In 2007, out of the 600 strongest GDP-contributing cities in the world, 380 contributed 60% of global economic growth. McKinsey Global Institute (MGI) found out that by 2025, around 600 cities will contribute 61% of global GDP-growth, whereas only 24% of the world population will live in these cities. During the next 13 years, a minimum of 136 new cities will emerge in the current Top-600, whereas all of them will come from developing countries (e.g. 100 cities from China, 13 cities from India and 8 cities from Latin America). The enlargement of all cities in the world until 2050 is expected to equal the combined areas of Germany, France and Spain.
Jim O’Neil, chief economist for Goldman Sachs, coined the abbreviation Bric which stands for the emerging countries Brazil, Russia, India and China, with some preferring to add “S” for South Africa (“official member” since December 23, 2010). These countries show extraordinarily strong economic growth between 5%-10% per year. Around 2.8 billion people, or 40% of all humans, live in the four Bric countries, yet their contribution to the global GDP was solely 22% in 2008 – however, with a strong tendency to improve significantly over the coming years.
The economic stagnation in most industrialized nations is one of the best-selling arguments for steering the focus of investors on Brics, resulting in an increased number of financial products being emitted (coined) on those markets (not only by Goldman Sachs). Occasionally, the abbreviation Briics is referred to representing Brazil, Russia, India, Indonesia, China and South Africa, or Brick with Korea (although South-Korea already represents a developed industrial nation, yet still achieving above average growth rates continuously) or Kazakhstan (not only because of high growth rates and an increasing role as an energy supplier, but especially since Kazakhstan is located geographically between the classic Bric countries opportunely in view of an Eurasian-Pacific prospect). In the case of Russia, some experts are still indecisive as authors like Peter Scholl-Latour, rather negatively valuing the Russian Federation (due to a decreasing population, obsolete industries and infrastructure, and complex social conflicts). Another version is Bricsam (Brazil, Russia, India, South-Africa, Asean and Mexico).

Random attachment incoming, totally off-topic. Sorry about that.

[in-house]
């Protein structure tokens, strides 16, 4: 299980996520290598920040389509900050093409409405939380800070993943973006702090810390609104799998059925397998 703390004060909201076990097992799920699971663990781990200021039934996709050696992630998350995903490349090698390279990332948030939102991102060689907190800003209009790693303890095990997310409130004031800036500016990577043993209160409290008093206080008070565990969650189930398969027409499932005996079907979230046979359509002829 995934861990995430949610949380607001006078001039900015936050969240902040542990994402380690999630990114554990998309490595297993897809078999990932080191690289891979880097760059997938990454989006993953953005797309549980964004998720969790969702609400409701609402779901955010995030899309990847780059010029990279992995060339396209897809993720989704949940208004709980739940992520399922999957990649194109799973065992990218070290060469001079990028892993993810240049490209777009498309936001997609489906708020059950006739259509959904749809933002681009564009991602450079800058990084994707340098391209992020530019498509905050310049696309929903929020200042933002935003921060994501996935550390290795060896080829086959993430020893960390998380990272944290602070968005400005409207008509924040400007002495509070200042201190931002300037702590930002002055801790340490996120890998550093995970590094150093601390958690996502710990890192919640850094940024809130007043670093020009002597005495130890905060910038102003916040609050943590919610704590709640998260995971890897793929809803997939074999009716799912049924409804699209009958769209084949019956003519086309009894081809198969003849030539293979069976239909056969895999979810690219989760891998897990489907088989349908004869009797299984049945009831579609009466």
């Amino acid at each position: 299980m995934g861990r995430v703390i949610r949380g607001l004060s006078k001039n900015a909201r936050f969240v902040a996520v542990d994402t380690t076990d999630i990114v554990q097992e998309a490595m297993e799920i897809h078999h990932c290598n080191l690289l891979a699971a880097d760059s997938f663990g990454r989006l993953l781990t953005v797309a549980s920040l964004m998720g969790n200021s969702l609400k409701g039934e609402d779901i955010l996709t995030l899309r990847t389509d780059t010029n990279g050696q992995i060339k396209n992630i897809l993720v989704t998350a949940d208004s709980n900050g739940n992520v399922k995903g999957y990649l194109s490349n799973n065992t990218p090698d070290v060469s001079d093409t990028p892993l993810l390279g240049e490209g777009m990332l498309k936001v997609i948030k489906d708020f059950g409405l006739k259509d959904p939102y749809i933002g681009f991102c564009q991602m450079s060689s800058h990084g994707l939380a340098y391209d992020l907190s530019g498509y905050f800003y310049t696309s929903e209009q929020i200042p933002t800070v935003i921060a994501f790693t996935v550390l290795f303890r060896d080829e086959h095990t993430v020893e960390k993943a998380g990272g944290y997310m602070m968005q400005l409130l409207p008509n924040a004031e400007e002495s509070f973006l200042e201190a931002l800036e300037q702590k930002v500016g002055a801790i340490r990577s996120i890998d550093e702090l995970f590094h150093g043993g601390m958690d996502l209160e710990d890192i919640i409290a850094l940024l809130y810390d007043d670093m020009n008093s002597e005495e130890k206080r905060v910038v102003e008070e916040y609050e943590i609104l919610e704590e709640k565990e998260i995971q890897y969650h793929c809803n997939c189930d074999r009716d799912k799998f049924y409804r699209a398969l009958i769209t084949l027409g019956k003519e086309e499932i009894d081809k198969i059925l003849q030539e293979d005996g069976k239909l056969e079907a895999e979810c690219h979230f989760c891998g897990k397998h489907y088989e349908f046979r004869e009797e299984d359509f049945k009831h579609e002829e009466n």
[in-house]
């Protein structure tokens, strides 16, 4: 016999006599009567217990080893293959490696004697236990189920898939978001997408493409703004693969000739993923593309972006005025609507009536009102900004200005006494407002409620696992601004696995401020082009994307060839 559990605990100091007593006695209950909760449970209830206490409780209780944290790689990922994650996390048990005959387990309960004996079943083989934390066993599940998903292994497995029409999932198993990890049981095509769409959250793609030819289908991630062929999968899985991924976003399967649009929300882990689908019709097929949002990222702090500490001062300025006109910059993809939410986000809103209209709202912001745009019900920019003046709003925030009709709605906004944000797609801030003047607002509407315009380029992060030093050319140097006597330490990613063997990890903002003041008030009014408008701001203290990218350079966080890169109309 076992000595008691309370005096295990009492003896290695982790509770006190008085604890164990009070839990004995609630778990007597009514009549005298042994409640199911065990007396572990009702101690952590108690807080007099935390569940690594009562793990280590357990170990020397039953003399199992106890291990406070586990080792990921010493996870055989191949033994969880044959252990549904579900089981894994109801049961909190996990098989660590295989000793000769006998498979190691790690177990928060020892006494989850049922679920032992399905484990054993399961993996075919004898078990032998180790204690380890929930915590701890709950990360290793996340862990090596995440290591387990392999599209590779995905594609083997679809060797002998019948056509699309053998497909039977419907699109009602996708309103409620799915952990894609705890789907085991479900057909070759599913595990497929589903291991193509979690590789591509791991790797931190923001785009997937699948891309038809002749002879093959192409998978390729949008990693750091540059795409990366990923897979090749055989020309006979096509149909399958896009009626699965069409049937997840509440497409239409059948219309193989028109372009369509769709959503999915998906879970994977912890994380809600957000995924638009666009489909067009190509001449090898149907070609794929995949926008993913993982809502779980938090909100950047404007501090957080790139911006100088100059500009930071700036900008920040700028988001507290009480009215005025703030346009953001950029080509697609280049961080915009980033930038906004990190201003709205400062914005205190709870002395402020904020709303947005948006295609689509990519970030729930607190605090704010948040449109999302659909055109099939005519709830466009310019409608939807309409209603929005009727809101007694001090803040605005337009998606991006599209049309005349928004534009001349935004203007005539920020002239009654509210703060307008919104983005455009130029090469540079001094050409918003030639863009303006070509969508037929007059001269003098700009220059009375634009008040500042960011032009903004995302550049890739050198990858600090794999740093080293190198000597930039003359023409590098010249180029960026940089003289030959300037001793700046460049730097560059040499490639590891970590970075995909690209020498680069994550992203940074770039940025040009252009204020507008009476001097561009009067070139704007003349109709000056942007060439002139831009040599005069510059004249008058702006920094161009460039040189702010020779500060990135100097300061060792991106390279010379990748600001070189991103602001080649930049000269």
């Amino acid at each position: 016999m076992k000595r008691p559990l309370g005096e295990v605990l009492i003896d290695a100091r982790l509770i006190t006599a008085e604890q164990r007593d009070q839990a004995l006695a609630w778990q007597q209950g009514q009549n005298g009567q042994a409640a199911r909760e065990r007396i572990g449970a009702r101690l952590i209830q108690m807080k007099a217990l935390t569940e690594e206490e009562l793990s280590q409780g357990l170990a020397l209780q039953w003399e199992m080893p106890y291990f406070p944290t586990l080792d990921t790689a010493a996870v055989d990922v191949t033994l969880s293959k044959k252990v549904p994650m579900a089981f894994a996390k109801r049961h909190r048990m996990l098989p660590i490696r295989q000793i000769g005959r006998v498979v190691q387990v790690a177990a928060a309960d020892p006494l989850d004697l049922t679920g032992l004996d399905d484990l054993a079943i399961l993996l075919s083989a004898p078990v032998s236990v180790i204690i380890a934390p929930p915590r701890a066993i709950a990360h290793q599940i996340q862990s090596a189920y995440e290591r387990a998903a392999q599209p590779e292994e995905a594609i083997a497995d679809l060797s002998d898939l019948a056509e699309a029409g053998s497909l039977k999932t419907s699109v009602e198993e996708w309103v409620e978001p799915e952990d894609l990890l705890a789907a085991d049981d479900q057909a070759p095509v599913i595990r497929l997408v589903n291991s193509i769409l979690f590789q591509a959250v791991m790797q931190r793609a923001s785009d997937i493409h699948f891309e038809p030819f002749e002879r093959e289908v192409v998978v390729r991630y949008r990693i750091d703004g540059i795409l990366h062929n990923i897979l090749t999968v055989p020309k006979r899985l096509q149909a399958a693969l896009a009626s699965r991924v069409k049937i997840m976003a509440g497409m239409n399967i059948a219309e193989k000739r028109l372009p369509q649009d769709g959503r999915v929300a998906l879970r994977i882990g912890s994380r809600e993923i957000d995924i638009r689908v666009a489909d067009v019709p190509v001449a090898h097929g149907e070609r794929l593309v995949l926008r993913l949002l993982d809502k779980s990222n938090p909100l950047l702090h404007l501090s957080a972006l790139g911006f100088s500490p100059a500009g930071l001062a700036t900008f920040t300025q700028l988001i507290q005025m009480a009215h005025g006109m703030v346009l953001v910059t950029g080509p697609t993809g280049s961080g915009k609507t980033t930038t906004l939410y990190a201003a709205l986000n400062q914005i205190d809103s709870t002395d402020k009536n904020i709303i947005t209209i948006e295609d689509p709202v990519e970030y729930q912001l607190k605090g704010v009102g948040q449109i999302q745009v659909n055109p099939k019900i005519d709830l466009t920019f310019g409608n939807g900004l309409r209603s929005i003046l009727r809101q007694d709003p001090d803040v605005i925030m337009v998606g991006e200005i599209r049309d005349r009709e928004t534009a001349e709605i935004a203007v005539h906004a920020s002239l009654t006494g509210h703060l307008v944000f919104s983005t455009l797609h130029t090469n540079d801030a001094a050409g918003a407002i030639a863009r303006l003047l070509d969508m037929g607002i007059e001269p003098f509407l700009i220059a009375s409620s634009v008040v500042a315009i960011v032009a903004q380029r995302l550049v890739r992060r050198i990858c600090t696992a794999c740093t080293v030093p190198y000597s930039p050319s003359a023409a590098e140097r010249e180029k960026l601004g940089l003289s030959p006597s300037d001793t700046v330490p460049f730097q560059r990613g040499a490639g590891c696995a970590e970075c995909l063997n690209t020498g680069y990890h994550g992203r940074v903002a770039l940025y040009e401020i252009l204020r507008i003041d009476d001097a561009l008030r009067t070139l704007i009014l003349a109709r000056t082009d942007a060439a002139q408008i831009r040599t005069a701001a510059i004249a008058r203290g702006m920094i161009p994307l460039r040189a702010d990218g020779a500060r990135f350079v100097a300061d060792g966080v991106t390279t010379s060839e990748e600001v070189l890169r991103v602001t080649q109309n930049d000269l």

Demand Driver #2: Wealth
The need for commodities not only increases with a quantitatively growing world population, but also qualitatively, because with higher wealth/incomes the consumption gets more commodity intensive. Those who walk today will buy a bicycle tomorrow – those who cycle today will switch to a car tomorrow. The more people on earth have an income and the more these incomes increase, the more is the demand for commodities. The World Bank forecasts per capita incomes in undeveloped countries to rise twice as strongly as in OECD countries during the next decades. Actually, the real per capita incomes in Asia rose by 90% between 1999-2009.